Facilitative leadership provides the best assurance that team leads/ project managers can overcome project pitfalls.
Borrowing from the PMBoK (ie, Project Management Institute Body of Knowledge) and other published sources, following are seven of the most common project pitfalls. A discussion about each follows below.
7 Project Pitfalls
- Abandonment of Planning
- Feature (Scope) Creep
- Omitting Necessary Tasks
- Overly Optimistic Schedule
- Suboptimal Requirements Definition
- Underestimating Testing
- Weak Team
Abandonment of Planning
Do not abandon your plan or the planning effort. No matter how proactive you are, some contributors will under perform, customers will request changes, and technical issues will prevent you from delivering some features on time. It’s not a question of “if” but “when”. As soon as you start to deviate from your plan, intelligently refactor, but stick to it. Never abandon your plan.
Feature (Scope) Creep
As time goes on, customers learn more about their needs and they come up with new features and ways of improving existing ones. Don’t let these changes throw your project plan out of control. Gather the feedback, analyze it, prioritize it, document it, and schedule the changes as mutually agreed upon. You’re not going to build the perfect product in one release. Deliver on your existing commitments, and try to facilitate deeper understanding about many the change requests. Omissions can be quite costly, so don’t immediately discount the value of understanding.
Omitting Necessary Tasks
A project schedule should not simply comprise the tasks required to develop product and process features. It should also include other derivative activities, such as interacting with customers, writing detailed functional specifications, and receiving technical training. Team-support activities cannot be skipped and therefore should not be ignored when baselining a project schedule.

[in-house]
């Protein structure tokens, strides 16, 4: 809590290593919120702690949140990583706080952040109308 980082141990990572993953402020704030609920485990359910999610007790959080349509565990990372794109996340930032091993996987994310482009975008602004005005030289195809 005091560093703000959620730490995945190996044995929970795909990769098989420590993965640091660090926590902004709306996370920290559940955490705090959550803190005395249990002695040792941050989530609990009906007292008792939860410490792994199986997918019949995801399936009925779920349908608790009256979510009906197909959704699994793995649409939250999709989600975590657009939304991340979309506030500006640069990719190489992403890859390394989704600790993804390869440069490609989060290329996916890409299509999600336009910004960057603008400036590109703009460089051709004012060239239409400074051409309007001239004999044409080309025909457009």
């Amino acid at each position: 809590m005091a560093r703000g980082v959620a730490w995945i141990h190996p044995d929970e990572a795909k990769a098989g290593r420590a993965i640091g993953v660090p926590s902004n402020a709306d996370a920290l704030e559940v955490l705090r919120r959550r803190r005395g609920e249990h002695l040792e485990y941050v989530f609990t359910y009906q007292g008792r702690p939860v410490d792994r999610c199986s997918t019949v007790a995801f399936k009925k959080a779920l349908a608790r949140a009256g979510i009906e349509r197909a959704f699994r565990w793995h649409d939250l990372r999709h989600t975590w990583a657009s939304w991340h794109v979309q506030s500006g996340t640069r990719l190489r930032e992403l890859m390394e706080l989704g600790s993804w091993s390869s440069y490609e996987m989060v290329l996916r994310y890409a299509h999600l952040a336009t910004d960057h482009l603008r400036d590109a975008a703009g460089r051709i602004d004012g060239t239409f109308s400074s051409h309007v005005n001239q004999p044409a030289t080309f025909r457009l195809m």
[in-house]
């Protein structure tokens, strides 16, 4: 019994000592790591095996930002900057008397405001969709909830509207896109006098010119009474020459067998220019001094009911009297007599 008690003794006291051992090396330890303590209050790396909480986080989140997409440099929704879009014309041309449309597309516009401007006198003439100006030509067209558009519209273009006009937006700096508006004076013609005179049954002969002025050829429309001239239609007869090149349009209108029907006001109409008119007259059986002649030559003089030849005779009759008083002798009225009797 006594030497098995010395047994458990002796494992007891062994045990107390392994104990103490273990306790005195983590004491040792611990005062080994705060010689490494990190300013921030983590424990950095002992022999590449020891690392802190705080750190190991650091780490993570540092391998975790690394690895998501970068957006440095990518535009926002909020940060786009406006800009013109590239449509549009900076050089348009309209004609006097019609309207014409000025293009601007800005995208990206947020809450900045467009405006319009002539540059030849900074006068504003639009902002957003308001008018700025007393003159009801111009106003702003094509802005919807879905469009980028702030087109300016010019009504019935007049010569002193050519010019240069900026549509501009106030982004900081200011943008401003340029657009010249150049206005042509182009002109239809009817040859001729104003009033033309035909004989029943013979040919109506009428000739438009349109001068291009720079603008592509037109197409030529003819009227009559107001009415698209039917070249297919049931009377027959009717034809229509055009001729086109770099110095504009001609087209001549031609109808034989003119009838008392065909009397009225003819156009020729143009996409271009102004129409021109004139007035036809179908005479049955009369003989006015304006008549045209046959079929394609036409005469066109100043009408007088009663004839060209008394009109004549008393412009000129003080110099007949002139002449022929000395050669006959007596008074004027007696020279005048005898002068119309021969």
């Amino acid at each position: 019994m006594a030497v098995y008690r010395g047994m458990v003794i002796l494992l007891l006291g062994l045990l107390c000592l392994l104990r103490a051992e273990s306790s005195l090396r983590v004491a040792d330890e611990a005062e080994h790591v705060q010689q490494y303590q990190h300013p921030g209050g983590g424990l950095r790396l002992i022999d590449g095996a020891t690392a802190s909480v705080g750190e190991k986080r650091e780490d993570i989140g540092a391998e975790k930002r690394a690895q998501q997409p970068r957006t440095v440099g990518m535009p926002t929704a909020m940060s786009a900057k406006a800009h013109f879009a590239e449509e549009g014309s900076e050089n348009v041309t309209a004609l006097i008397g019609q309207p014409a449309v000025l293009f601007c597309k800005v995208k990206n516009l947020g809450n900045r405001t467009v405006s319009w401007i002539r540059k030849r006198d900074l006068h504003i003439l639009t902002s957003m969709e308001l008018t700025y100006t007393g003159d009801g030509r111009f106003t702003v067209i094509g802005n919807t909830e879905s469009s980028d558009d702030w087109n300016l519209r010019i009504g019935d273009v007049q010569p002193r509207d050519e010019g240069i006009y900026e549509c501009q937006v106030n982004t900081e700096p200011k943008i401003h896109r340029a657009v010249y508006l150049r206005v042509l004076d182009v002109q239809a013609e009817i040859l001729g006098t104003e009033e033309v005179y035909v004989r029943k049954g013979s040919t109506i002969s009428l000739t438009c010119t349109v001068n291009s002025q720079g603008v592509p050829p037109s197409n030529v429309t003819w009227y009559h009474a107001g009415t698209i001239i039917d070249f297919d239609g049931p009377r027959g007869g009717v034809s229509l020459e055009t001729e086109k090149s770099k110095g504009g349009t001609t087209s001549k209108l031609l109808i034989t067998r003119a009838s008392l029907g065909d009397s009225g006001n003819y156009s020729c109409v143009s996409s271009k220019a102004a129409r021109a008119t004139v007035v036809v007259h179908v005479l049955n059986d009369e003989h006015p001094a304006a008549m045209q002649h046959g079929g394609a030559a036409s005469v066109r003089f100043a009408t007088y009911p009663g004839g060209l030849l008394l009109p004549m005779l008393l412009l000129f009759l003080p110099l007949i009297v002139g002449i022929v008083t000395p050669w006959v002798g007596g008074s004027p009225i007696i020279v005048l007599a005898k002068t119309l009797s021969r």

Overly Optimistic Schedule
Meeting schedules should be aggressive, yet realistic. Demanding an overly optimistic schedule greatly reduces your chance of completing a project on time. Be aggressive with your plan, but remain realistic.
“Even particularly smart people in extremely high-performing situations will consistently underestimate how much time it takes to complete certain tasks.”—Daniel Kahneman, Nobel Prize
Suboptimal Requirements Definition
While showing illusionary progress, coding before requirements gathering actually delays project completions. Spending time early refining requirements can save weeks later on.
Project tend to underestimate how much effort is required to test a major release. As a rule of thumb, one-third of the entire project should be spent testing and fixing defects for major releases. Consensual understanding of test results and implications is key to stakeholder ownership.
Various resources claim that there is as much as a ten-to-one efficiency ratio between top performers and mediocre ones. Second-rate members contribute to project failures in many ways. They deliver late, do stuff that doesn’t support the project, and allow defects in their work that lacks the level of quality deemed acceptable by you and other stakeholders. Select your team members carefully. At the end of the day, even the best project manager can’t succeed with a weak team.
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